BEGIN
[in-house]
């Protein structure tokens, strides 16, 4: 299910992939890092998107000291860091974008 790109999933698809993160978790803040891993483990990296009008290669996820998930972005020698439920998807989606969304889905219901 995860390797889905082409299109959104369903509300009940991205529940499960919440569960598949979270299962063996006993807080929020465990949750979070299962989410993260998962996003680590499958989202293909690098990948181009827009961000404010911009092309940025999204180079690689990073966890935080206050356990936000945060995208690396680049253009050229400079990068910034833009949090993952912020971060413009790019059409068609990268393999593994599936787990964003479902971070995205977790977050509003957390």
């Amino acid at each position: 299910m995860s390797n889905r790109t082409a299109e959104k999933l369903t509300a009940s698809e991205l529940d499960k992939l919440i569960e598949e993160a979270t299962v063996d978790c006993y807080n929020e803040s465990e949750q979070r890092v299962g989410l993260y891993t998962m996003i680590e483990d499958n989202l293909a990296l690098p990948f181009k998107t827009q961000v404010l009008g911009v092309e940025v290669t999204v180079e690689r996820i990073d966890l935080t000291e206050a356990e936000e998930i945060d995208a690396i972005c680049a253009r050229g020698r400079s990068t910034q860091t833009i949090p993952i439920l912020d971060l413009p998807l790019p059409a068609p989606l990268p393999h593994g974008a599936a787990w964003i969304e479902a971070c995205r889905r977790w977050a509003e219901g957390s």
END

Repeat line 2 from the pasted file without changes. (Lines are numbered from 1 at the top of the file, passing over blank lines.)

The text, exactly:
């Protein structure tokens, strides 16, 4: 299910992939890092998107000291860091974008 790109999933698809993160978790803040891993483990990296009008290669996820998930972005020698439920998807989606969304889905219901 995860390797889905082409299109959104369903509300009940991205529940499960919440569960598949979270299962063996006993807080929020465990949750979070299962989410993260998962996003680590499958989202293909690098990948181009827009961000404010911009092309940025999204180079690689990073966890935080206050356990936000945060995208690396680049253009050229400079990068910034833009949090993952912020971060413009790019059409068609990268393999593994599936787990964003479902971070995205977790977050509003957390």